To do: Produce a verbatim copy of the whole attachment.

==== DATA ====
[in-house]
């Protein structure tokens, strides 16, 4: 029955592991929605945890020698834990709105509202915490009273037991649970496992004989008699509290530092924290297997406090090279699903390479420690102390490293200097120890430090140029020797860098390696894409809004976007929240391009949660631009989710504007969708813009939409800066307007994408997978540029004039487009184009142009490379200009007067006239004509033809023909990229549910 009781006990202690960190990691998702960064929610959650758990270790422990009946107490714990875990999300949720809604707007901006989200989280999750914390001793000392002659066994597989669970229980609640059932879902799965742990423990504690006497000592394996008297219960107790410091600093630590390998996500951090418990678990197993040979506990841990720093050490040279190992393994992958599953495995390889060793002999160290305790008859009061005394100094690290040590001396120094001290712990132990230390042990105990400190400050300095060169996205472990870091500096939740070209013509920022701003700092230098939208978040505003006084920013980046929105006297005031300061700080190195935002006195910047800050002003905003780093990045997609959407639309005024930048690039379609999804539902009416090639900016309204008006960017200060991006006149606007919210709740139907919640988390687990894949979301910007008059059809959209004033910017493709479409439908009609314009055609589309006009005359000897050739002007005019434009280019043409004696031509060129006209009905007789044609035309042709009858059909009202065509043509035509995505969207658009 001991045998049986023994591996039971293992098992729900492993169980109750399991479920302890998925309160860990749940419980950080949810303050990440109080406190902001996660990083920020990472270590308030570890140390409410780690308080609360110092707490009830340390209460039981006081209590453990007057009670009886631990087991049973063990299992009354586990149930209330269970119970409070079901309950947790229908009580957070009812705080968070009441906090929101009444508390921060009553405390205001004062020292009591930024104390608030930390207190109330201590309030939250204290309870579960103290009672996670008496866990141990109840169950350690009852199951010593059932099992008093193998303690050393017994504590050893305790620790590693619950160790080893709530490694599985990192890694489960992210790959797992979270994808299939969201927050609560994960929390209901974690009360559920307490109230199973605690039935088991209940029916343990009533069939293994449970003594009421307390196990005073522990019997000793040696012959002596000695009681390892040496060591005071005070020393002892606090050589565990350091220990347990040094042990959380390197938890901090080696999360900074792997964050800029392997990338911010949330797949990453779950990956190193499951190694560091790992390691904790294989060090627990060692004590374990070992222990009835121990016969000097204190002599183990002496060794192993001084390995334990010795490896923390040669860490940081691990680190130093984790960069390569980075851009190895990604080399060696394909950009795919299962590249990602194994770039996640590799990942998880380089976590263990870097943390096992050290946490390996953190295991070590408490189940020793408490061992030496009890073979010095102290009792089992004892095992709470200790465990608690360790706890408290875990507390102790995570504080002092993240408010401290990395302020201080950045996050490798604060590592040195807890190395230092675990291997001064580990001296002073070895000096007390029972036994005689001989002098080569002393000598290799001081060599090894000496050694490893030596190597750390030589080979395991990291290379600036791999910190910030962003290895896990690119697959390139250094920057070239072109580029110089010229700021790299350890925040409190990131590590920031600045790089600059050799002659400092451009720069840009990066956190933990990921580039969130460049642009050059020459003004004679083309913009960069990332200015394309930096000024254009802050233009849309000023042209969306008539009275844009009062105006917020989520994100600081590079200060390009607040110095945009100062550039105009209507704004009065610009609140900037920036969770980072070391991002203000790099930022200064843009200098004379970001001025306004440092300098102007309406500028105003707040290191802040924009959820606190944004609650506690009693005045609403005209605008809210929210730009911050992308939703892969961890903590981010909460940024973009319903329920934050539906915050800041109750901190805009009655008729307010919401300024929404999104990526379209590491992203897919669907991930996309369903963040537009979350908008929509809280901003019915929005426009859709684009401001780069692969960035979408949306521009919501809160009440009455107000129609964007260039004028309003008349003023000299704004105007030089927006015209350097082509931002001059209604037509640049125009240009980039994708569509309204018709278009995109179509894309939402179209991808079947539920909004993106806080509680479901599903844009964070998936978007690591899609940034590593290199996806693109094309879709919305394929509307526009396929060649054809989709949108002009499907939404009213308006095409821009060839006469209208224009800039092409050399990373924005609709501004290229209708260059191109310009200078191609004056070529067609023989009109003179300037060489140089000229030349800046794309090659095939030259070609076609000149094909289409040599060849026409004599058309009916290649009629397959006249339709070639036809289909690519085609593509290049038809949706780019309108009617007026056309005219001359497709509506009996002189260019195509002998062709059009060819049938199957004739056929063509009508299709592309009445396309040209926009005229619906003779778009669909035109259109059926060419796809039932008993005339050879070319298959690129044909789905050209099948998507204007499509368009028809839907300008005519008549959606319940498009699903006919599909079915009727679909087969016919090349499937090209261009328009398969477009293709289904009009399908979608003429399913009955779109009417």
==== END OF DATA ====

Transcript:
[in-house]
């Protein structure tokens, strides 16, 4: 029955592991929605945890020698834990709105509202915490009273037991649970496992004989008699509290530092924290297997406090090279699903390479420690102390490293200097120890430090140029020797860098390696894409809004976007929240391009949660631009989710504007969708813009939409800066307007994408997978540029004039487009184009142009490379200009007067006239004509033809023909990229549910 009781006990202690960190990691998702960064929610959650758990270790422990009946107490714990875990999300949720809604707007901006989200989280999750914390001793000392002659066994597989669970229980609640059932879902799965742990423990504690006497000592394996008297219960107790410091600093630590390998996500951090418990678990197993040979506990841990720093050490040279190992393994992958599953495995390889060793002999160290305790008859009061005394100094690290040590001396120094001290712990132990230390042990105990400190400050300095060169996205472990870091500096939740070209013509920022701003700092230098939208978040505003006084920013980046929105006297005031300061700080190195935002006195910047800050002003905003780093990045997609959407639309005024930048690039379609999804539902009416090639900016309204008006960017200060991006006149606007919210709740139907919640988390687990894949979301910007008059059809959209004033910017493709479409439908009609314009055609589309006009005359000897050739002007005019434009280019043409004696031509060129006209009905007789044609035309042709009858059909009202065509043509035509995505969207658009 001991045998049986023994591996039971293992098992729900492993169980109750399991479920302890998925309160860990749940419980950080949810303050990440109080406190902001996660990083920020990472270590308030570890140390409410780690308080609360110092707490009830340390209460039981006081209590453990007057009670009886631990087991049973063990299992009354586990149930209330269970119970409070079901309950947790229908009580957070009812705080968070009441906090929101009444508390921060009553405390205001004062020292009591930024104390608030930390207190109330201590309030939250204290309870579960103290009672996670008496866990141990109840169950350690009852199951010593059932099992008093193998303690050393017994504590050893305790620790590693619950160790080893709530490694599985990192890694489960992210790959797992979270994808299939969201927050609560994960929390209901974690009360559920307490109230199973605690039935088991209940029916343990009533069939293994449970003594009421307390196990005073522990019997000793040696012959002596000695009681390892040496060591005071005070020393002892606090050589565990350091220990347990040094042990959380390197938890901090080696999360900074792997964050800029392997990338911010949330797949990453779950990956190193499951190694560091790992390691904790294989060090627990060692004590374990070992222990009835121990016969000097204190002599183990002496060794192993001084390995334990010795490896923390040669860490940081691990680190130093984790960069390569980075851009190895990604080399060696394909950009795919299962590249990602194994770039996640590799990942998880380089976590263990870097943390096992050290946490390996953190295991070590408490189940020793408490061992030496009890073979010095102290009792089992004892095992709470200790465990608690360790706890408290875990507390102790995570504080002092993240408010401290990395302020201080950045996050490798604060590592040195807890190395230092675990291997001064580990001296002073070895000096007390029972036994005689001989002098080569002393000598290799001081060599090894000496050694490893030596190597750390030589080979395991990291290379600036791999910190910030962003290895896990690119697959390139250094920057070239072109580029110089010229700021790299350890925040409190990131590590920031600045790089600059050799002659400092451009720069840009990066956190933990990921580039969130460049642009050059020459003004004679083309913009960069990332200015394309930096000024254009802050233009849309000023042209969306008539009275844009009062105006917020989520994100600081590079200060390009607040110095945009100062550039105009209507704004009065610009609140900037920036969770980072070391991002203000790099930022200064843009200098004379970001001025306004440092300098102007309406500028105003707040290191802040924009959820606190944004609650506690009693005045609403005209605008809210929210730009911050992308939703892969961890903590981010909460940024973009319903329920934050539906915050800041109750901190805009009655008729307010919401300024929404999104990526379209590491992203897919669907991930996309369903963040537009979350908008929509809280901003019915929005426009859709684009401001780069692969960035979408949306521009919501809160009440009455107000129609964007260039004028309003008349003023000299704004105007030089927006015209350097082509931002001059209604037509640049125009240009980039994708569509309204018709278009995109179509894309939402179209991808079947539920909004993106806080509680479901599903844009964070998936978007690591899609940034590593290199996806693109094309879709919305394929509307526009396929060649054809989709949108002009499907939404009213308006095409821009060839006469209208224009800039092409050399990373924005609709501004290229209708260059191109310009200078191609004056070529067609023989009109003179300037060489140089000229030349800046794309090659095939030259070609076609000149094909289409040599060849026409004599058309009916290649009629397959006249339709070639036809289909690519085609593509290049038809949706780019309108009617007026056309005219001359497709509506009996002189260019195509002998062709059009060819049938199957004739056929063509009508299709592309009445396309040209926009005229619906003779778009669909035109259109059926060419796809039932008993005339050879070319298959690129044909789905050209099948998507204007499509368009028809839907300008005519008549959606319940498009699903006919599909079915009727679909087969016919090349499937090209261009328009398969477009293709289904009009399908979608003429399913009955779109009417």